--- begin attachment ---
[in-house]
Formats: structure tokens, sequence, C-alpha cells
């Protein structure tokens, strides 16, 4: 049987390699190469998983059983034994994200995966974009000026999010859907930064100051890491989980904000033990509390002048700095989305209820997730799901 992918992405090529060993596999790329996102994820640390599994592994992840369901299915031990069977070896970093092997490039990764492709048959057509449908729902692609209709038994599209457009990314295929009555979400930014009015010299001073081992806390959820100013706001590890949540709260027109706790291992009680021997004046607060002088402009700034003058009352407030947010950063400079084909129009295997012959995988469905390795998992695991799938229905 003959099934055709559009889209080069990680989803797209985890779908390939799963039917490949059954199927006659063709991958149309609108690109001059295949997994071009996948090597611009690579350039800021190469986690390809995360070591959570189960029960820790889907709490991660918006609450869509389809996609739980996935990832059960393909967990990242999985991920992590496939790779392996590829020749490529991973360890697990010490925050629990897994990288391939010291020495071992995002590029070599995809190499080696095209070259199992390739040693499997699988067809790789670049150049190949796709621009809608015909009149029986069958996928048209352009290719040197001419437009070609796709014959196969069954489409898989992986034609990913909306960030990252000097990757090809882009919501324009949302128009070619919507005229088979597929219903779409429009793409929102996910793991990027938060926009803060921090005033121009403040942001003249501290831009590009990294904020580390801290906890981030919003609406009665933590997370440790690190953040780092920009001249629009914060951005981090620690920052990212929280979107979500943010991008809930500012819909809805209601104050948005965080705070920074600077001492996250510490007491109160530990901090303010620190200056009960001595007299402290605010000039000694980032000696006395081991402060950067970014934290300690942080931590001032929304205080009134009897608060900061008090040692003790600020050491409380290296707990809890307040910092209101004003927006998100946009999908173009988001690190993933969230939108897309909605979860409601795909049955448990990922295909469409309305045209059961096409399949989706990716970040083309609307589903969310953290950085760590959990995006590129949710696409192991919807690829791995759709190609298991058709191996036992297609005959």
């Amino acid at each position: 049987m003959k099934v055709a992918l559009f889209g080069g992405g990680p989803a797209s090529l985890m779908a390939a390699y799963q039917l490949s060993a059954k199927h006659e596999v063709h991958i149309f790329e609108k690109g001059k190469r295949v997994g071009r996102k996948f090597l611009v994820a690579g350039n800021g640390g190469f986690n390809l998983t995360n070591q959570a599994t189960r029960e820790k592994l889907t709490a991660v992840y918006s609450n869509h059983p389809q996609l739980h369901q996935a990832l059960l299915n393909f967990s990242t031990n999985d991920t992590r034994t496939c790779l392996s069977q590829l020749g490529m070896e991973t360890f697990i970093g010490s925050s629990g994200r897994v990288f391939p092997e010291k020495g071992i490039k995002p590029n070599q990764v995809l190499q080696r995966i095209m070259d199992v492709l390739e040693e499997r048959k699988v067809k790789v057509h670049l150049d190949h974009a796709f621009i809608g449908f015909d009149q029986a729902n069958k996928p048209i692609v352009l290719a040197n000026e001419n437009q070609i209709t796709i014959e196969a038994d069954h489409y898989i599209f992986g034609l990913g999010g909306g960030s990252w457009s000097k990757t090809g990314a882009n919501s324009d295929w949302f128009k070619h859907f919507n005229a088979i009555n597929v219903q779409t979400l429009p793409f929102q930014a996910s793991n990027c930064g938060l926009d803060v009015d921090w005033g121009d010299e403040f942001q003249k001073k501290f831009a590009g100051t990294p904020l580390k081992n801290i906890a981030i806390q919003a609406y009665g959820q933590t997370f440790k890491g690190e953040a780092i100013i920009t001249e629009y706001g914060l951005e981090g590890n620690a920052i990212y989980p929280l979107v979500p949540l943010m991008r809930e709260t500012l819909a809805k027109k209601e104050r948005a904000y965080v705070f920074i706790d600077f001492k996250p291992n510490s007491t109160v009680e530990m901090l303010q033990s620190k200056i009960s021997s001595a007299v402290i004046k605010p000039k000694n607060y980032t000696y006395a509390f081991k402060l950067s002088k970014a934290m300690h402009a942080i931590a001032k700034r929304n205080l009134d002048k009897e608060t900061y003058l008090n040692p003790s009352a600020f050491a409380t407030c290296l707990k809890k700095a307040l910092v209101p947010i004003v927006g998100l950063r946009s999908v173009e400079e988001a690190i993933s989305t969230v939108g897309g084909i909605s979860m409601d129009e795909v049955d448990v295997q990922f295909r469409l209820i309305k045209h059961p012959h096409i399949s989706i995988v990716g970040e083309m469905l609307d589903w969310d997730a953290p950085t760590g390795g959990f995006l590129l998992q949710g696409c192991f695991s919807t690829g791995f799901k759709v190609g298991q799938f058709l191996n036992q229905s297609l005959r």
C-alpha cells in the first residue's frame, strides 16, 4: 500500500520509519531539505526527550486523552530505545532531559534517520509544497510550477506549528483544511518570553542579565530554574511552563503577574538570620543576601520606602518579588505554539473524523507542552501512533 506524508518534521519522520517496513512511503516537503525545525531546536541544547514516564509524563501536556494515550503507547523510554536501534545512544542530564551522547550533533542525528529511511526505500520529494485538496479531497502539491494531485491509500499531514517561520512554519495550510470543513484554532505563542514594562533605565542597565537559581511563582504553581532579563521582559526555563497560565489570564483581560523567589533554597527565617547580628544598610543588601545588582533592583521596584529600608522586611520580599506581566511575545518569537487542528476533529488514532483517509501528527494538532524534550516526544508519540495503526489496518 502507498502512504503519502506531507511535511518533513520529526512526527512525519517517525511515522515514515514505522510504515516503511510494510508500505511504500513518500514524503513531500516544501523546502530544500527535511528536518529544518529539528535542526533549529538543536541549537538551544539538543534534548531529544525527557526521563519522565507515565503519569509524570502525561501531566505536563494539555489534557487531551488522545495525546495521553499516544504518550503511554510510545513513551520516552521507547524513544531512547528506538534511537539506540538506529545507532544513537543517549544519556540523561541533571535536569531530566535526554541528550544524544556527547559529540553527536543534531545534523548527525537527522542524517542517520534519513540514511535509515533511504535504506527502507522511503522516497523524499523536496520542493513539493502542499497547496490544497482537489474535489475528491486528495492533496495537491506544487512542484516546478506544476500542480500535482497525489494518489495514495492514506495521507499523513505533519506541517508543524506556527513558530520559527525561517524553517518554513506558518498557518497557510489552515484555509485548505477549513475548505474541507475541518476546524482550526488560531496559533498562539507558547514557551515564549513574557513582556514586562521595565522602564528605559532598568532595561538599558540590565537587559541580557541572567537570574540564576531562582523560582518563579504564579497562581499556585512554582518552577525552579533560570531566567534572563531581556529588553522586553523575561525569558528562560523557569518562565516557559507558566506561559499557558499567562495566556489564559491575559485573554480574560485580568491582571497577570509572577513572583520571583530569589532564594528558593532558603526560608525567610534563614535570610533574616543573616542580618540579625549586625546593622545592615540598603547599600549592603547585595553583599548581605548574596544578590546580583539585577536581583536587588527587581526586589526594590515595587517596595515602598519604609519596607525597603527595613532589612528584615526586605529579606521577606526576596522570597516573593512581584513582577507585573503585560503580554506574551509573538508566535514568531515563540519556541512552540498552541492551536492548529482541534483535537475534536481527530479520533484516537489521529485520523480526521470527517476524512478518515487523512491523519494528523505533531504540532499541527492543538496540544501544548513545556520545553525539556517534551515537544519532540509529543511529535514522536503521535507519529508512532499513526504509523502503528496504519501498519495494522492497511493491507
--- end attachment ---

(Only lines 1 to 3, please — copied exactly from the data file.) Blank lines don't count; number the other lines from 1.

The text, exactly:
[in-house]
Formats: structure tokens, sequence, C-alpha cells
């Protein structure tokens, strides 16, 4: 049987390699190469998983059983034994994200995966974009000026999010859907930064100051890491989980904000033990509390002048700095989305209820997730799901 992918992405090529060993596999790329996102994820640390599994592994992840369901299915031990069977070896970093092997490039990764492709048959057509449908729902692609209709038994599209457009990314295929009555979400930014009015010299001073081992806390959820100013706001590890949540709260027109706790291992009680021997004046607060002088402009700034003058009352407030947010950063400079084909129009295997012959995988469905390795998992695991799938229905 003959099934055709559009889209080069990680989803797209985890779908390939799963039917490949059954199927006659063709991958149309609108690109001059295949997994071009996948090597611009690579350039800021190469986690390809995360070591959570189960029960820790889907709490991660918006609450869509389809996609739980996935990832059960393909967990990242999985991920992590496939790779392996590829020749490529991973360890697990010490925050629990897994990288391939010291020495071992995002590029070599995809190499080696095209070259199992390739040693499997699988067809790789670049150049190949796709621009809608015909009149029986069958996928048209352009290719040197001419437009070609796709014959196969069954489409898989992986034609990913909306960030990252000097990757090809882009919501324009949302128009070619919507005229088979597929219903779409429009793409929102996910793991990027938060926009803060921090005033121009403040942001003249501290831009590009990294904020580390801290906890981030919003609406009665933590997370440790690190953040780092920009001249629009914060951005981090620690920052990212929280979107979500943010991008809930500012819909809805209601104050948005965080705070920074600077001492996250510490007491109160530990901090303010620190200056009960001595007299402290605010000039000694980032000696006395081991402060950067970014934290300690942080931590001032929304205080009134009897608060900061008090040692003790600020050491409380290296707990809890307040910092209101004003927006998100946009999908173009988001690190993933969230939108897309909605979860409601795909049955448990990922295909469409309305045209059961096409399949989706990716970040083309609307589903969310953290950085760590959990995006590129949710696409192991919807690829791995759709190609298991058709191996036992297609005959």